Di Giovanni added: “It is encouraging to see that a growing number of countries have adopted a regulation clearly differentiating nicotine and tobacco products based on their relative risks. Differentiated regulation can drive consumers to adopt better alternatives if they do not quit, and companies to invest in innovation. It is unfortunate that some countries prefer to focus on fears of potential unintended consequences of these products and neglect the clear scientific evidence showing that e-cigarettes and heated tobacco products are a better choice than cigarettes. Smokers who don’t quit should not be left behind.”

Like all tobacco giants, Phillip Morris included, they are supposed to have advocated a few decades ago that smoking was not addictive or harmful. It is understandable why tobacco companies have spent the past few decades atoning for what they did, and that explains the way tobacco products are regulated, and perceived by the public.

It was and still is not easy to have public and transparent conversations with scientists and other organisations leading tobacco policy debates. Di Giovanni prefers to focus on the present and future, stressing how PMI is prepared to speak to everyone. “It is time that opponents to pragmatic solutions start to see and understand the growing evidence out there.”

As scientific evidence accumulates, safer products will dominate

University of Ottawa Adjunct Law Professor David Sweanor told NE Global that as the scientific evidence is generated and released, public health priorities will unquestionably change. But there is a long way to go.

“It is beyond question that there are nicotine products which are massively less hazardous than cigarettes,” he said. “There remains a need for evidence to show that people who would otherwise smoke cigarettes will move to these alternatives in sufficient numbers to make it a public health priority. To date, this data is held back by what appears to be a classic ‘bootleggers and Baptists’ problem in that cigarette companies have the best insights on substitution effects but refuse to cooperate on releasing such data, and much of the anti-tobacco movement is too wedded to an abstinence-only ideology on nicotine use to be willing to fund independent work.”

Sweanor said changes in nicotine product usage is happening already. “But we are seeing substitution effects in any event. Countries like Japan (heated tobacco) and Norway (snus) are great examples. As more data become available, and especially if a major tobacco company truly pivoted to a position of seeking to speed the global transformation away from cigarettes as rapidly as possible, the evidence will be impossible to ignore. Abstinence-only campaigns will then take the same path to embarrassed oblivion as has happened to so many similar campaigns on other products and behaviours. “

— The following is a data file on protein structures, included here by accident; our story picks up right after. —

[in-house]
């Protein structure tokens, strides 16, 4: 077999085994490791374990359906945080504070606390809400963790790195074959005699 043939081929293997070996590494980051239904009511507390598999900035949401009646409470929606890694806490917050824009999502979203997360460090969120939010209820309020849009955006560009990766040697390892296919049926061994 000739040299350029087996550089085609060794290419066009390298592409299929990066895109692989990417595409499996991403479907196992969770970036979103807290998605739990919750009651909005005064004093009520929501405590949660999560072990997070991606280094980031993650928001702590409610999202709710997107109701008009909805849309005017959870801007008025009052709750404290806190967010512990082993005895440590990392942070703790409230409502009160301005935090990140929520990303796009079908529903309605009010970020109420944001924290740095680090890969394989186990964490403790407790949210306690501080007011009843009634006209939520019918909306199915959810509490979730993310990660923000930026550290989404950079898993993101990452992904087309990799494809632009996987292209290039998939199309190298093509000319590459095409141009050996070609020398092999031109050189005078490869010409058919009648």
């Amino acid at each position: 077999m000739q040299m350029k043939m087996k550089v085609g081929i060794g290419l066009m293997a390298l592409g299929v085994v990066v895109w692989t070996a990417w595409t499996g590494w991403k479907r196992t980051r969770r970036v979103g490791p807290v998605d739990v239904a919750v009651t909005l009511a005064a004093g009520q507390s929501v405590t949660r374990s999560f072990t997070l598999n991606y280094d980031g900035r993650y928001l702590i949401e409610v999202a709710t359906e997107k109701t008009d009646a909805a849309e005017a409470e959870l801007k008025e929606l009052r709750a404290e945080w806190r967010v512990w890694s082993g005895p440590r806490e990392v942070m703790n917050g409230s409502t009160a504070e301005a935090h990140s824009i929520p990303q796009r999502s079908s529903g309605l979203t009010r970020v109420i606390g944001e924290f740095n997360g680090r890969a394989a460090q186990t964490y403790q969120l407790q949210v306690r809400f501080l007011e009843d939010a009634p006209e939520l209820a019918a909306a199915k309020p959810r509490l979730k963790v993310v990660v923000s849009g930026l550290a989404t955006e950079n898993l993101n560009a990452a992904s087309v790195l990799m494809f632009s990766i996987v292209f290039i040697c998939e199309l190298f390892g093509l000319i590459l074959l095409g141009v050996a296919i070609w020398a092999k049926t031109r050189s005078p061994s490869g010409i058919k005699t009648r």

Sweanor believes we are only at the beginning of a major product substitution cycle away from cigarettes.

“To date, product substitution effects that have dramatically reduced cigarette sales have been based on only a narrow range of alternative products being available, little public information on relative risks and no coordinated policy measures to encourage switching. Indeed, safer products have been strongly opposed by many health bodies. As data accumulate and countries compete to lower smoking rates, we can anticipate efforts to facilitate a range of low-risk alternatives with marketing and tax/price advantages over cigarettes and active efforts to empower people to make informed decisions. The decline in cigarette smoking could be truly dramatic, on par with past public health revolutions, like the move to sanitary food and water.”

 

NE Global article – Research, tech advancements in tobacco and nicotine products provide harm reduction options to smokers, but who’s listening? (Open access)

 

See more from MedicalBrief archives:

 

Unlike cigarettes, electronic nicotine delivery shows no increased risk of CVD – US study

 

Smokers’ misconceptions regarding e-cigarettes deter harm reduction behaviours

 

E-cigarette Summit – Unlocking the harm reduction potential of e-cigarettes